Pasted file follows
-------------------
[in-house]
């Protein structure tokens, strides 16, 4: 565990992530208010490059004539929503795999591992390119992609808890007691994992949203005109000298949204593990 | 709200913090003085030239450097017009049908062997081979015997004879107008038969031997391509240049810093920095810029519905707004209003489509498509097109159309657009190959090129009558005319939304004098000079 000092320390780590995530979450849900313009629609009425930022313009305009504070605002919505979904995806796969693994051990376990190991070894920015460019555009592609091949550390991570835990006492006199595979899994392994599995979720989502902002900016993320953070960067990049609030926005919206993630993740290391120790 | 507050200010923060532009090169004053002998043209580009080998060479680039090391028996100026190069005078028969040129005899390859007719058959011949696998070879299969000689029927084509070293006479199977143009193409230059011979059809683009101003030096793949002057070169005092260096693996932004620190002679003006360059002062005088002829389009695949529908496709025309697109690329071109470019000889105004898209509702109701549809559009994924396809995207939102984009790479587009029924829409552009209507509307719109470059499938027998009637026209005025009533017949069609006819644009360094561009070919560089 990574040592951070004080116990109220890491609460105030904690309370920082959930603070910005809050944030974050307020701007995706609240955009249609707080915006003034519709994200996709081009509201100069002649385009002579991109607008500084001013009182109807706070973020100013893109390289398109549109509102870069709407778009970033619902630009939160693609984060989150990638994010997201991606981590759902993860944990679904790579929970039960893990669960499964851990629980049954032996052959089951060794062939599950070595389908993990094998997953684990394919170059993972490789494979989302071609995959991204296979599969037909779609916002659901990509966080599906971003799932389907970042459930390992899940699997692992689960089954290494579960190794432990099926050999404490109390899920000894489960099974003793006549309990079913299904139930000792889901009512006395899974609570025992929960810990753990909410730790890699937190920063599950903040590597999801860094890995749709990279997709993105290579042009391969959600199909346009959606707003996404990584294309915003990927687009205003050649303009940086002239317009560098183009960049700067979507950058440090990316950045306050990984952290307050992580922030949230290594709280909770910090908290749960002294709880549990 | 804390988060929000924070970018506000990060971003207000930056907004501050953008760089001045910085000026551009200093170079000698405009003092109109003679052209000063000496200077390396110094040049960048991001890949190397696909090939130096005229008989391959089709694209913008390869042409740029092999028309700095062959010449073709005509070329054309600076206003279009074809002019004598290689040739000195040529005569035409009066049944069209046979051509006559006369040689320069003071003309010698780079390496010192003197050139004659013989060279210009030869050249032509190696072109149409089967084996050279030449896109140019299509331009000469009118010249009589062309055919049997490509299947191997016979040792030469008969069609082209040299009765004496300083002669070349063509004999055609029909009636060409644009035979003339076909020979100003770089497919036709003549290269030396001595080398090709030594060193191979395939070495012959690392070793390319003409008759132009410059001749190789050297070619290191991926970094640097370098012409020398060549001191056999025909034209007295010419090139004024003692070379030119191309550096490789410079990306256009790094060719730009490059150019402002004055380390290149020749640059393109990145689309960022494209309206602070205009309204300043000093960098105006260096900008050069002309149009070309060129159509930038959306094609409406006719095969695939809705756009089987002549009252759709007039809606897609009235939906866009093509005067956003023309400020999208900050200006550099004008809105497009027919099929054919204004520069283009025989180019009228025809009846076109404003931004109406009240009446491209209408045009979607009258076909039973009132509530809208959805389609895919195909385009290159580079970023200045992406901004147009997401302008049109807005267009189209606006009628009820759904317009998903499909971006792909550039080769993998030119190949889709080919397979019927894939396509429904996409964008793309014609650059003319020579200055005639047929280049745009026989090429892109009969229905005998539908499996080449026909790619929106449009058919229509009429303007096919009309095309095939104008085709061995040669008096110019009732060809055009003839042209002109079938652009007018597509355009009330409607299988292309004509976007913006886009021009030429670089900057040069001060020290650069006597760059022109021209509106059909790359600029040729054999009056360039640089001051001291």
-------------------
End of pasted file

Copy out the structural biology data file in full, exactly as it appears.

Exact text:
[in-house]
């Protein structure tokens, strides 16, 4: 565990992530208010490059004539929503795999591992390119992609808890007691994992949203005109000298949204593990 | 709200913090003085030239450097017009049908062997081979015997004879107008038969031997391509240049810093920095810029519905707004209003489509498509097109159309657009190959090129009558005319939304004098000079 000092320390780590995530979450849900313009629609009425930022313009305009504070605002919505979904995806796969693994051990376990190991070894920015460019555009592609091949550390991570835990006492006199595979899994392994599995979720989502902002900016993320953070960067990049609030926005919206993630993740290391120790 | 507050200010923060532009090169004053002998043209580009080998060479680039090391028996100026190069005078028969040129005899390859007719058959011949696998070879299969000689029927084509070293006479199977143009193409230059011979059809683009101003030096793949002057070169005092260096693996932004620190002679003006360059002062005088002829389009695949529908496709025309697109690329071109470019000889105004898209509702109701549809559009994924396809995207939102984009790479587009029924829409552009209507509307719109470059499938027998009637026209005025009533017949069609006819644009360094561009070919560089 990574040592951070004080116990109220890491609460105030904690309370920082959930603070910005809050944030974050307020701007995706609240955009249609707080915006003034519709994200996709081009509201100069002649385009002579991109607008500084001013009182109807706070973020100013893109390289398109549109509102870069709407778009970033619902630009939160693609984060989150990638994010997201991606981590759902993860944990679904790579929970039960893990669960499964851990629980049954032996052959089951060794062939599950070595389908993990094998997953684990394919170059993972490789494979989302071609995959991204296979599969037909779609916002659901990509966080599906971003799932389907970042459930390992899940699997692992689960089954290494579960190794432990099926050999404490109390899920000894489960099974003793006549309990079913299904139930000792889901009512006395899974609570025992929960810990753990909410730790890699937190920063599950903040590597999801860094890995749709990279997709993105290579042009391969959600199909346009959606707003996404990584294309915003990927687009205003050649303009940086002239317009560098183009960049700067979507950058440090990316950045306050990984952290307050992580922030949230290594709280909770910090908290749960002294709880549990 | 804390988060929000924070970018506000990060971003207000930056907004501050953008760089001045910085000026551009200093170079000698405009003092109109003679052209000063000496200077390396110094040049960048991001890949190397696909090939130096005229008989391959089709694209913008390869042409740029092999028309700095062959010449073709005509070329054309600076206003279009074809002019004598290689040739000195040529005569035409009066049944069209046979051509006559006369040689320069003071003309010698780079390496010192003197050139004659013989060279210009030869050249032509190696072109149409089967084996050279030449896109140019299509331009000469009118010249009589062309055919049997490509299947191997016979040792030469008969069609082209040299009765004496300083002669070349063509004999055609029909009636060409644009035979003339076909020979100003770089497919036709003549290269030396001595080398090709030594060193191979395939070495012959690392070793390319003409008759132009410059001749190789050297070619290191991926970094640097370098012409020398060549001191056999025909034209007295010419090139004024003692070379030119191309550096490789410079990306256009790094060719730009490059150019402002004055380390290149020749640059393109990145689309960022494209309206602070205009309204300043000093960098105006260096900008050069002309149009070309060129159509930038959306094609409406006719095969695939809705756009089987002549009252759709007039809606897609009235939906866009093509005067956003023309400020999208900050200006550099004008809105497009027919099929054919204004520069283009025989180019009228025809009846076109404003931004109406009240009446491209209408045009979607009258076909039973009132509530809208959805389609895919195909385009290159580079970023200045992406901004147009997401302008049109807005267009189209606006009628009820759904317009998903499909971006792909550039080769993998030119190949889709080919397979019927894939396509429904996409964008793309014609650059003319020579200055005639047929280049745009026989090429892109009969229905005998539908499996080449026909790619929106449009058919229509009429303007096919009309095309095939104008085709061995040669008096110019009732060809055009003839042209002109079938652009007018597509355009009330409607299988292309004509976007913006886009021009030429670089900057040069001060020290650069006597760059022109021209509106059909790359600029040729054999009056360039640089001051001291």